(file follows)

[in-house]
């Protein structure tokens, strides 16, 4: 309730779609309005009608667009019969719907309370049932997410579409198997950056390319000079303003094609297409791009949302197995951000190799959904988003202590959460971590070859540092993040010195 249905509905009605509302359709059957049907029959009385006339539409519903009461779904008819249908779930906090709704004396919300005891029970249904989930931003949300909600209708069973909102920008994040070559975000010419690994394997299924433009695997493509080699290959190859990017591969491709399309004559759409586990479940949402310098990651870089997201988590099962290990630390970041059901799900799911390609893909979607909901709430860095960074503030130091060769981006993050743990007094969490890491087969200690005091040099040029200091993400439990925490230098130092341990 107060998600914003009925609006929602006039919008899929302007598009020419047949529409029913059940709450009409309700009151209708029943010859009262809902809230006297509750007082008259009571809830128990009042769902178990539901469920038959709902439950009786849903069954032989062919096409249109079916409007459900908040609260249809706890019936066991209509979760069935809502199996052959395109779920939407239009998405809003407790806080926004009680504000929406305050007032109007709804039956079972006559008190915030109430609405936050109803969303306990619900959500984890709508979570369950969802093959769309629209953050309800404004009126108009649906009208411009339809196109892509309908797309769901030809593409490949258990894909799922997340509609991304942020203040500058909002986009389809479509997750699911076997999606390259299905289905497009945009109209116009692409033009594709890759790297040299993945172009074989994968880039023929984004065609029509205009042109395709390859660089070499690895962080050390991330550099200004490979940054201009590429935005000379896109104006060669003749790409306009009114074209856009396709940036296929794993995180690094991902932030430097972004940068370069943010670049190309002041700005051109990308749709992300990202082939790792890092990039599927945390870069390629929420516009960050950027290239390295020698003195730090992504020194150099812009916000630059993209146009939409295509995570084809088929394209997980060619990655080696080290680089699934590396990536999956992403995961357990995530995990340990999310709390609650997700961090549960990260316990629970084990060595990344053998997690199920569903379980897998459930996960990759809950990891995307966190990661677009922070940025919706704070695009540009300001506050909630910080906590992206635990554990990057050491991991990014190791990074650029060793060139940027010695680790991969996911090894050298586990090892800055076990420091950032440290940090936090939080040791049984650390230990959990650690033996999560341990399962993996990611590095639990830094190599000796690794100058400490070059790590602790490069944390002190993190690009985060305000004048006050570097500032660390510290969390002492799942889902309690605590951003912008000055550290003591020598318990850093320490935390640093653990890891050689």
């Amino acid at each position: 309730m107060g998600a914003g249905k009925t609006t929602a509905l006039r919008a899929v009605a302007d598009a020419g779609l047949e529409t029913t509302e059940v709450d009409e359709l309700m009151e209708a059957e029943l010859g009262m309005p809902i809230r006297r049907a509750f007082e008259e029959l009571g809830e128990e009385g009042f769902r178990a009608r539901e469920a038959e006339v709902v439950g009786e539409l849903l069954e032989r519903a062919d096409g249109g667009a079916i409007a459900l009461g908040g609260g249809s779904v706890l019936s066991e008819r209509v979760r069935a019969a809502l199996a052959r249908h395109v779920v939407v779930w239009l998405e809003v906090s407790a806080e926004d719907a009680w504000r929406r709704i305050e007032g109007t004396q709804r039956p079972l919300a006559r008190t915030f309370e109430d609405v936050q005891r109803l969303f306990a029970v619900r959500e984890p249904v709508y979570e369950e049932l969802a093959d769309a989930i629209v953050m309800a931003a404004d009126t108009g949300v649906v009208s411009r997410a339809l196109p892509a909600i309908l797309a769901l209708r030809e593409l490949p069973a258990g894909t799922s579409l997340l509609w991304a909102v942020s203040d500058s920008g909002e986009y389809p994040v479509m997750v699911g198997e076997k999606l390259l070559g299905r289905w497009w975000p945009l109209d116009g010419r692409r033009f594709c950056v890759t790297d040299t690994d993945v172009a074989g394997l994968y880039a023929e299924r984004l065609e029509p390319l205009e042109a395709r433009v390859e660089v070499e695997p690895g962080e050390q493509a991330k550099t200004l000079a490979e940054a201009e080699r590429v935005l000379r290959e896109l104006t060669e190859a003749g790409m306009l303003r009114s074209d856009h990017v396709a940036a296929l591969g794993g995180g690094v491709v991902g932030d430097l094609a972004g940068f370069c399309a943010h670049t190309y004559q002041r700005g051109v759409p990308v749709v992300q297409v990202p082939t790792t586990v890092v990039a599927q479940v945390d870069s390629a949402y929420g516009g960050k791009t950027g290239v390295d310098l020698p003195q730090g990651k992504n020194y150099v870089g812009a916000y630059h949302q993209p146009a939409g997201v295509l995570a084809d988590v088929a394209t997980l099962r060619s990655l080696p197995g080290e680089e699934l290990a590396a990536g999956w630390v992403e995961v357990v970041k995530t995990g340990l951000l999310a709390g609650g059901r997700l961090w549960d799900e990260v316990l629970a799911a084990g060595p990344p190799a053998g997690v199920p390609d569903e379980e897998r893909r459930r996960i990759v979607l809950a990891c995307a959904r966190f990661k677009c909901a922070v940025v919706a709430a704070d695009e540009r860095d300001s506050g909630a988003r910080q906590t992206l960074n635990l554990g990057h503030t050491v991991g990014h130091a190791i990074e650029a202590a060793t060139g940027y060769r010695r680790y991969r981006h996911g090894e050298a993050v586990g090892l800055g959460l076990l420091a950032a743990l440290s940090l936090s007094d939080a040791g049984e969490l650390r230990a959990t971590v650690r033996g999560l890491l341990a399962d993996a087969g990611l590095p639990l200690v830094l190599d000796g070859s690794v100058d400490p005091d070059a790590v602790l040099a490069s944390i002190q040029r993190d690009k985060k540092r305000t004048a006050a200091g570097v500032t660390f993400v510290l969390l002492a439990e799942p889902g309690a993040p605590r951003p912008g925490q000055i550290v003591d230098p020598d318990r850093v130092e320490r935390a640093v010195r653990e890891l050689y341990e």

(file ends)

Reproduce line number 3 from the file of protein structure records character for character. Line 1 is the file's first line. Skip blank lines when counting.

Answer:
């Amino acid at each position: 309730m107060g998600a914003g249905k009925t609006t929602a509905l006039r919008a899929v009605a302007d598009a020419g779609l047949e529409t029913t509302e059940v709450d009409e359709l309700m009151e209708a059957e029943l010859g009262m309005p809902i809230r006297r049907a509750f007082e008259e029959l009571g809830e128990e009385g009042f769902r178990a009608r539901e469920a038959e006339v709902v439950g009786e539409l849903l069954e032989r519903a062919d096409g249109g667009a079916i409007a459900l009461g908040g609260g249809s779904v706890l019936s066991e008819r209509v979760r069935a019969a809502l199996a052959r249908h395109v779920v939407v779930w239009l998405e809003v906090s407790a806080e926004d719907a009680w504000r929406r709704i305050e007032g109007t004396q709804r039956p079972l919300a006559r008190t915030f309370e109430d609405v936050q005891r109803l969303f306990a029970v619900r959500e984890p249904v709508y979570e369950e049932l969802a093959d769309a989930i629209v953050m309800a931003a404004d009126t108009g949300v649906v009208s411009r997410a339809l196109p892509a909600i309908l797309a769901l209708r030809e593409l490949p069973a258990g894909t799922s579409l997340l509609w991304a909102v942020s203040d500058s920008g909002e986009y389809p994040v479509m997750v699911g198997e076997k999606l390259l070559g299905r289905w497009w975000p945009l109209d116009g010419r692409r033009f594709c950056v890759t790297d040299t690994d993945v172009a074989g394997l994968y880039a023929e299924r984004l065609e029509p390319l205009e042109a395709r433009v390859e660089v070499e695997p690895g962080e050390q493509a991330k550099t200004l000079a490979e940054a201009e080699r590429v935005l000379r290959e896109l104006t060669e190859a003749g790409m306009l303003r009114s074209d856009h990017v396709a940036a296929l591969g794993g995180g690094v491709v991902g932030d430097l094609a972004g940068f370069c399309a943010h670049t190309y004559q002041r700005g051109v759409p990308v749709v992300q297409v990202p082939t790792t586990v890092v990039a599927q479940v945390d870069s390629a949402y929420g516009g960050k791009t950027g290239v390295d310098l020698p003195q730090g990651k992504n020194y150099v870089g812009a916000y630059h949302q993209p146009a939409g997201v295509l995570a084809d988590v088929a394209t997980l099962r060619s990655l080696p197995g080290e680089e699934l290990a590396a990536g999956w630390v992403e995961v357990v970041k995530t995990g340990l951000l999310a709390g609650g059901r997700l961090w549960d799900e990260v316990l629970a799911a084990g060595p990344p190799a053998g997690v199920p390609d569903e379980e897998r893909r459930r996960i990759v979607l809950a990891c995307a959904r966190f990661k677009c909901a922070v940025v919706a709430a704070d695009e540009r860095d300001s506050g909630a988003r910080q906590t992206l960074n635990l554990g990057h503030t050491v991991g990014h130091a190791i990074e650029a202590a060793t060139g940027y060769r010695r680790y991969r981006h996911g090894e050298a993050v586990g090892l800055g959460l076990l420091a950032a743990l440290s940090l936090s007094d939080a040791g049984e969490l650390r230990a959990t971590v650690r033996g999560l890491l341990a399962d993996a087969g990611l590095p639990l200690v830094l190599d000796g070859s690794v100058d400490p005091d070059a790590v602790l040099a490069s944390i002190q040029r993190d690009k985060k540092r305000t004048a006050a200091g570097v500032t660390f993400v510290l969390l002492a439990e799942p889902g309690a993040p605590r951003p912008g925490q000055i550290v003591d230098p020598d318990r850093v130092e320490r935390a640093v010195r653990e890891l050689y341990e």